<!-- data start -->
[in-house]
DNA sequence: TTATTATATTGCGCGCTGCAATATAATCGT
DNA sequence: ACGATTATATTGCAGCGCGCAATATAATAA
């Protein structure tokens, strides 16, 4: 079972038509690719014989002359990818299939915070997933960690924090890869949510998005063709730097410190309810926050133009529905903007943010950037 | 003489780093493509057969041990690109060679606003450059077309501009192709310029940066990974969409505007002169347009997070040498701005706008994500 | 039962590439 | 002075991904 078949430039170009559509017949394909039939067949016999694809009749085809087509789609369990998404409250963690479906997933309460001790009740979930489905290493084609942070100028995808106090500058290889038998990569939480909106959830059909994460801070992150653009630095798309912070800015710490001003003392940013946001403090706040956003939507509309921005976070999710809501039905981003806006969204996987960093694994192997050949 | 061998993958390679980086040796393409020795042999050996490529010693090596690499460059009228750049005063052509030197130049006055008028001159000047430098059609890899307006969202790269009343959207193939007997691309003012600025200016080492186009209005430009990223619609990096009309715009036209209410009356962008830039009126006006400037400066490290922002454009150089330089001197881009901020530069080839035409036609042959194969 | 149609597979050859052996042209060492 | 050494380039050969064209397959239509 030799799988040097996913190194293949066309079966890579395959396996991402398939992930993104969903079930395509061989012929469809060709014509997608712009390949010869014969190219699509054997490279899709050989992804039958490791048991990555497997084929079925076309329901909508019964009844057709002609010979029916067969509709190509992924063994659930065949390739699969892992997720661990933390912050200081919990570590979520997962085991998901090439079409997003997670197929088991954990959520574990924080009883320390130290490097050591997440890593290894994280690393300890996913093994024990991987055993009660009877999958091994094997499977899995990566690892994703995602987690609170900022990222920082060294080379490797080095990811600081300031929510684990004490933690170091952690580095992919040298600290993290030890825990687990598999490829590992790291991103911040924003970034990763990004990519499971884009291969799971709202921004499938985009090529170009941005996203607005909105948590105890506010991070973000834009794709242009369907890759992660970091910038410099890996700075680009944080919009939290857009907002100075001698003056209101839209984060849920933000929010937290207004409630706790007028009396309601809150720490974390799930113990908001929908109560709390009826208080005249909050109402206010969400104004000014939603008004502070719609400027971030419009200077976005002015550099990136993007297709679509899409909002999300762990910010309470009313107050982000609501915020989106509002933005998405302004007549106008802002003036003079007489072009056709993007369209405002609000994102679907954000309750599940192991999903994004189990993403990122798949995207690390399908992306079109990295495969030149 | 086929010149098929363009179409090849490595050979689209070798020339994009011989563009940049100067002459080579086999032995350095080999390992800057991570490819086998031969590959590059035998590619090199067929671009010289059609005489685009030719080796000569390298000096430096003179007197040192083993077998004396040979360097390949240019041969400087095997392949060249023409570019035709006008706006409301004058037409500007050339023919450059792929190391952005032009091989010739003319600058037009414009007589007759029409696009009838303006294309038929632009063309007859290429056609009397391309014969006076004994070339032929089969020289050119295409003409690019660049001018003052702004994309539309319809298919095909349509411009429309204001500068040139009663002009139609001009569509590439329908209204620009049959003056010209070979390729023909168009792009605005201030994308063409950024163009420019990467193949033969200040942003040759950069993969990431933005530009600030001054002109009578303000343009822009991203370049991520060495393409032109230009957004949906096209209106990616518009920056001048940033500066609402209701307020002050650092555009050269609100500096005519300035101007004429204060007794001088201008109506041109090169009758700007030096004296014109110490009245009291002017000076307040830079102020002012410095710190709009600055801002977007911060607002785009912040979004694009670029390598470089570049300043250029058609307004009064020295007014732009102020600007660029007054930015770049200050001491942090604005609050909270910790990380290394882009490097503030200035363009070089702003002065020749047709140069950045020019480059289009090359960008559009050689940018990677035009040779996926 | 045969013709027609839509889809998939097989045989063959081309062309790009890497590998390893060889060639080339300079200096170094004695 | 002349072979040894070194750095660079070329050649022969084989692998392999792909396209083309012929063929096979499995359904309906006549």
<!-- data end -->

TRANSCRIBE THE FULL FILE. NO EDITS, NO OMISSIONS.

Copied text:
[in-house]
DNA sequence: TTATTATATTGCGCGCTGCAATATAATCGT
DNA sequence: ACGATTATATTGCAGCGCGCAATATAATAA
């Protein structure tokens, strides 16, 4: 079972038509690719014989002359990818299939915070997933960690924090890869949510998005063709730097410190309810926050133009529905903007943010950037 | 003489780093493509057969041990690109060679606003450059077309501009192709310029940066990974969409505007002169347009997070040498701005706008994500 | 039962590439 | 002075991904 078949430039170009559509017949394909039939067949016999694809009749085809087509789609369990998404409250963690479906997933309460001790009740979930489905290493084609942070100028995808106090500058290889038998990569939480909106959830059909994460801070992150653009630095798309912070800015710490001003003392940013946001403090706040956003939507509309921005976070999710809501039905981003806006969204996987960093694994192997050949 | 061998993958390679980086040796393409020795042999050996490529010693090596690499460059009228750049005063052509030197130049006055008028001159000047430098059609890899307006969202790269009343959207193939007997691309003012600025200016080492186009209005430009990223619609990096009309715009036209209410009356962008830039009126006006400037400066490290922002454009150089330089001197881009901020530069080839035409036609042959194969 | 149609597979050859052996042209060492 | 050494380039050969064209397959239509 030799799988040097996913190194293949066309079966890579395959396996991402398939992930993104969903079930395509061989012929469809060709014509997608712009390949010869014969190219699509054997490279899709050989992804039958490791048991990555497997084929079925076309329901909508019964009844057709002609010979029916067969509709190509992924063994659930065949390739699969892992997720661990933390912050200081919990570590979520997962085991998901090439079409997003997670197929088991954990959520574990924080009883320390130290490097050591997440890593290894994280690393300890996913093994024990991987055993009660009877999958091994094997499977899995990566690892994703995602987690609170900022990222920082060294080379490797080095990811600081300031929510684990004490933690170091952690580095992919040298600290993290030890825990687990598999490829590992790291991103911040924003970034990763990004990519499971884009291969799971709202921004499938985009090529170009941005996203607005909105948590105890506010991070973000834009794709242009369907890759992660970091910038410099890996700075680009944080919009939290857009907002100075001698003056209101839209984060849920933000929010937290207004409630706790007028009396309601809150720490974390799930113990908001929908109560709390009826208080005249909050109402206010969400104004000014939603008004502070719609400027971030419009200077976005002015550099990136993007297709679509899409909002999300762990910010309470009313107050982000609501915020989106509002933005998405302004007549106008802002003036003079007489072009056709993007369209405002609000994102679907954000309750599940192991999903994004189990993403990122798949995207690390399908992306079109990295495969030149 | 086929010149098929363009179409090849490595050979689209070798020339994009011989563009940049100067002459080579086999032995350095080999390992800057991570490819086998031969590959590059035998590619090199067929671009010289059609005489685009030719080796000569390298000096430096003179007197040192083993077998004396040979360097390949240019041969400087095997392949060249023409570019035709006008706006409301004058037409500007050339023919450059792929190391952005032009091989010739003319600058037009414009007589007759029409696009009838303006294309038929632009063309007859290429056609009397391309014969006076004994070339032929089969020289050119295409003409690019660049001018003052702004994309539309319809298919095909349509411009429309204001500068040139009663002009139609001009569509590439329908209204620009049959003056010209070979390729023909168009792009605005201030994308063409950024163009420019990467193949033969200040942003040759950069993969990431933005530009600030001054002109009578303000343009822009991203370049991520060495393409032109230009957004949906096209209106990616518009920056001048940033500066609402209701307020002050650092555009050269609100500096005519300035101007004429204060007794001088201008109506041109090169009758700007030096004296014109110490009245009291002017000076307040830079102020002012410095710190709009600055801002977007911060607002785009912040979004694009670029390598470089570049300043250029058609307004009064020295007014732009102020600007660029007054930015770049200050001491942090604005609050909270910790990380290394882009490097503030200035363009070089702003002065020749047709140069950045020019480059289009090359960008559009050689940018990677035009040779996926 | 045969013709027609839509889809998939097989045989063959081309062309790009890497590998390893060889060639080339300079200096170094004695 | 002349072979040894070194750095660079070329050649022969084989692998392999792909396209083309012929063929096979499995359904309906006549």